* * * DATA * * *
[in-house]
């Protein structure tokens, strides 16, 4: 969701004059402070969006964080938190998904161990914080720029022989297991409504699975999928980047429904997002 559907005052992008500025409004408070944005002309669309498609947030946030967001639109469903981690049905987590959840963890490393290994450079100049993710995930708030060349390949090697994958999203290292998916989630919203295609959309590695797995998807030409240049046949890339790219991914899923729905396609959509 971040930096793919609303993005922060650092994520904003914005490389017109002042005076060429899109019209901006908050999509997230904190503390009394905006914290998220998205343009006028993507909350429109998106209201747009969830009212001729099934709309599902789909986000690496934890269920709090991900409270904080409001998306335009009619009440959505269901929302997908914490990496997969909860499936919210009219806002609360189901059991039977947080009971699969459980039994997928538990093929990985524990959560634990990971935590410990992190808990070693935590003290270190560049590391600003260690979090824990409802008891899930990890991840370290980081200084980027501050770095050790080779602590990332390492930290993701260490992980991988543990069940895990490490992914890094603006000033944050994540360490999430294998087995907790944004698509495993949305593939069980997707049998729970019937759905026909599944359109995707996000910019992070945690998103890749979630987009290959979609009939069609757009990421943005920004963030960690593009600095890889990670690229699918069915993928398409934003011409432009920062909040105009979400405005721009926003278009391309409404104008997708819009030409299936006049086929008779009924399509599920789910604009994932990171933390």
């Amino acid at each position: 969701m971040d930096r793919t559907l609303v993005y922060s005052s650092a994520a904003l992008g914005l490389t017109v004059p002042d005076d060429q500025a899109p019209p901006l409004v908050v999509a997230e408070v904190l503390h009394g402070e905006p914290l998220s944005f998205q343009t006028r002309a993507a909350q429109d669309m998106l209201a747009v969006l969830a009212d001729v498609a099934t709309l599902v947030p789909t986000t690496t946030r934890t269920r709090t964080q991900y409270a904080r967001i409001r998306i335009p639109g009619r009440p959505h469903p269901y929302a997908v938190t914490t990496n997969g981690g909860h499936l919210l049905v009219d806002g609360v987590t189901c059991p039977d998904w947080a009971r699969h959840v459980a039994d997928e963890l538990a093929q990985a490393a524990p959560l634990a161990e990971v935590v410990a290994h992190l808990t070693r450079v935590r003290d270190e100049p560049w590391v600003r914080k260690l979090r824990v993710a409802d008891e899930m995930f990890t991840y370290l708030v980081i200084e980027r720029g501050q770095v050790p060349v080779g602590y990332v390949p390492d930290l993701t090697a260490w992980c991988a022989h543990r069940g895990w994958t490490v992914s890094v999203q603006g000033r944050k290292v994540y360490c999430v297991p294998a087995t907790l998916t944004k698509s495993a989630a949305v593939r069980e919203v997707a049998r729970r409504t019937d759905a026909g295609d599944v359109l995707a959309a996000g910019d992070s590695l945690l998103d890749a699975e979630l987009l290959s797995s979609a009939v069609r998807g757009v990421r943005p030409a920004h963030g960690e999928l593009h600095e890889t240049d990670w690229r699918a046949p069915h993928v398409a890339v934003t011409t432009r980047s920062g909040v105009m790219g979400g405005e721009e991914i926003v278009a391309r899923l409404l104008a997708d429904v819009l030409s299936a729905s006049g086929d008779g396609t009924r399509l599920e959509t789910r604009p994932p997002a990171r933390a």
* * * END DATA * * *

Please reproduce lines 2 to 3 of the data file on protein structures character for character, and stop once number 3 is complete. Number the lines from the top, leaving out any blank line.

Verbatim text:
């Protein structure tokens, strides 16, 4: 969701004059402070969006964080938190998904161990914080720029022989297991409504699975999928980047429904997002 559907005052992008500025409004408070944005002309669309498609947030946030967001639109469903981690049905987590959840963890490393290994450079100049993710995930708030060349390949090697994958999203290292998916989630919203295609959309590695797995998807030409240049046949890339790219991914899923729905396609959509 971040930096793919609303993005922060650092994520904003914005490389017109002042005076060429899109019209901006908050999509997230904190503390009394905006914290998220998205343009006028993507909350429109998106209201747009969830009212001729099934709309599902789909986000690496934890269920709090991900409270904080409001998306335009009619009440959505269901929302997908914490990496997969909860499936919210009219806002609360189901059991039977947080009971699969459980039994997928538990093929990985524990959560634990990971935590410990992190808990070693935590003290270190560049590391600003260690979090824990409802008891899930990890991840370290980081200084980027501050770095050790080779602590990332390492930290993701260490992980991988543990069940895990490490992914890094603006000033944050994540360490999430294998087995907790944004698509495993949305593939069980997707049998729970019937759905026909599944359109995707996000910019992070945690998103890749979630987009290959979609009939069609757009990421943005920004963030960690593009600095890889990670690229699918069915993928398409934003011409432009920062909040105009979400405005721009926003278009391309409404104008997708819009030409299936006049086929008779009924399509599920789910604009994932990171933390």
């Amino acid at each position: 969701m971040d930096r793919t559907l609303v993005y922060s005052s650092a994520a904003l992008g914005l490389t017109v004059p002042d005076d060429q500025a899109p019209p901006l409004v908050v999509a997230e408070v904190l503390h009394g402070e905006p914290l998220s944005f998205q343009t006028r002309a993507a909350q429109d669309m998106l209201a747009v969006l969830a009212d001729v498609a099934t709309l599902v947030p789909t986000t690496t946030r934890t269920r709090t964080q991900y409270a904080r967001i409001r998306i335009p639109g009619r009440p959505h469903p269901y929302a997908v938190t914490t990496n997969g981690g909860h499936l919210l049905v009219d806002g609360v987590t189901c059991p039977d998904w947080a009971r699969h959840v459980a039994d997928e963890l538990a093929q990985a490393a524990p959560l634990a161990e990971v935590v410990a290994h992190l808990t070693r450079v935590r003290d270190e100049p560049w590391v600003r914080k260690l979090r824990v993710a409802d008891e899930m995930f990890t991840y370290l708030v980081i200084e980027r720029g501050q770095v050790p060349v080779g602590y990332v390949p390492d930290l993701t090697a260490w992980c991988a022989h543990r069940g895990w994958t490490v992914s890094v999203q603006g000033r944050k290292v994540y360490c999430v297991p294998a087995t907790l998916t944004k698509s495993a989630a949305v593939r069980e919203v997707a049998r729970r409504t019937d759905a026909g295609d599944v359109l995707a959309a996000g910019d992070s590695l945690l998103d890749a699975e979630l987009l290959s797995s979609a009939v069609r998807g757009v990421r943005p030409a920004h963030g960690e999928l593009h600095e890889t240049d990670w690229r699918a046949p069915h993928v398409a890339v934003t011409t432009r980047s920062g909040v105009m790219g979400g405005e721009e991914i926003v278009a391309r899923l409404l104008a997708d429904v819009l030409s299936a729905s006049g086929d008779g396609t009924r399509l599920e959509t789910r604009p994932p997002a990171r933390a």